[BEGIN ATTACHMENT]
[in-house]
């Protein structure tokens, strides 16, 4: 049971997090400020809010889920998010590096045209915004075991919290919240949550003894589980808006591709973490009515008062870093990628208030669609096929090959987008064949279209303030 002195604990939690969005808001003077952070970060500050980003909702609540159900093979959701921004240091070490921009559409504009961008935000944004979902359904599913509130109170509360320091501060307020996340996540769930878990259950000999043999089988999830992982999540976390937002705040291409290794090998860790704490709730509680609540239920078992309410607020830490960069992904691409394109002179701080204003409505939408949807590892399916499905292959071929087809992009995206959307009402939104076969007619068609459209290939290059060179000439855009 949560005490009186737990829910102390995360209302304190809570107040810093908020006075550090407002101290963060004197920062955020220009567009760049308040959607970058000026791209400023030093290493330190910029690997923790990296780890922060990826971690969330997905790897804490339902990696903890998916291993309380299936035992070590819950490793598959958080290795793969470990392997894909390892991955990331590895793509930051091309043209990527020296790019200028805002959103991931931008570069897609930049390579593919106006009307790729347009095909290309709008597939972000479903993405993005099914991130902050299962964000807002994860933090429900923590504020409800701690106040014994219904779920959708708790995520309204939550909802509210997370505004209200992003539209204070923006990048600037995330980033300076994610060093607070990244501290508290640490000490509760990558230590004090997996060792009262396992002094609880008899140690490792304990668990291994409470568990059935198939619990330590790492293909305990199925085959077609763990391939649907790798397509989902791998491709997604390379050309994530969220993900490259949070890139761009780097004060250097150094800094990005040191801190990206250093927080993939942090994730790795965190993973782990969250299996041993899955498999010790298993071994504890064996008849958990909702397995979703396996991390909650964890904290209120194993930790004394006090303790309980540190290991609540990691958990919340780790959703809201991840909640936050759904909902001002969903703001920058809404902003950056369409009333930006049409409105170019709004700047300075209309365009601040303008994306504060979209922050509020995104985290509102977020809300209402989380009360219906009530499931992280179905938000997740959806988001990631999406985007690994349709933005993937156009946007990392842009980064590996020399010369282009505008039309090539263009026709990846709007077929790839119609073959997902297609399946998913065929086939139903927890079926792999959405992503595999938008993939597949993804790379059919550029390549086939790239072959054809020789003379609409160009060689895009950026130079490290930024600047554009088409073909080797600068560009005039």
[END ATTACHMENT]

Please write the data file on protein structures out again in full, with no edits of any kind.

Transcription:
[in-house]
């Protein structure tokens, strides 16, 4: 049971997090400020809010889920998010590096045209915004075991919290919240949550003894589980808006591709973490009515008062870093990628208030669609096929090959987008064949279209303030 002195604990939690969005808001003077952070970060500050980003909702609540159900093979959701921004240091070490921009559409504009961008935000944004979902359904599913509130109170509360320091501060307020996340996540769930878990259950000999043999089988999830992982999540976390937002705040291409290794090998860790704490709730509680609540239920078992309410607020830490960069992904691409394109002179701080204003409505939408949807590892399916499905292959071929087809992009995206959307009402939104076969007619068609459209290939290059060179000439855009 949560005490009186737990829910102390995360209302304190809570107040810093908020006075550090407002101290963060004197920062955020220009567009760049308040959607970058000026791209400023030093290493330190910029690997923790990296780890922060990826971690969330997905790897804490339902990696903890998916291993309380299936035992070590819950490793598959958080290795793969470990392997894909390892991955990331590895793509930051091309043209990527020296790019200028805002959103991931931008570069897609930049390579593919106006009307790729347009095909290309709008597939972000479903993405993005099914991130902050299962964000807002994860933090429900923590504020409800701690106040014994219904779920959708708790995520309204939550909802509210997370505004209200992003539209204070923006990048600037995330980033300076994610060093607070990244501290508290640490000490509760990558230590004090997996060792009262396992002094609880008899140690490792304990668990291994409470568990059935198939619990330590790492293909305990199925085959077609763990391939649907790798397509989902791998491709997604390379050309994530969220993900490259949070890139761009780097004060250097150094800094990005040191801190990206250093927080993939942090994730790795965190993973782990969250299996041993899955498999010790298993071994504890064996008849958990909702397995979703396996991390909650964890904290209120194993930790004394006090303790309980540190290991609540990691958990919340780790959703809201991840909640936050759904909902001002969903703001920058809404902003950056369409009333930006049409409105170019709004700047300075209309365009601040303008994306504060979209922050509020995104985290509102977020809300209402989380009360219906009530499931992280179905938000997740959806988001990631999406985007690994349709933005993937156009946007990392842009980064590996020399010369282009505008039309090539263009026709990846709007077929790839119609073959997902297609399946998913065929086939139903927890079926792999959405992503595999938008993939597949993804790379059919550029390549086939790239072959054809020789003379609409160009060689895009950026130079490290930024600047554009088409073909080797600068560009005039």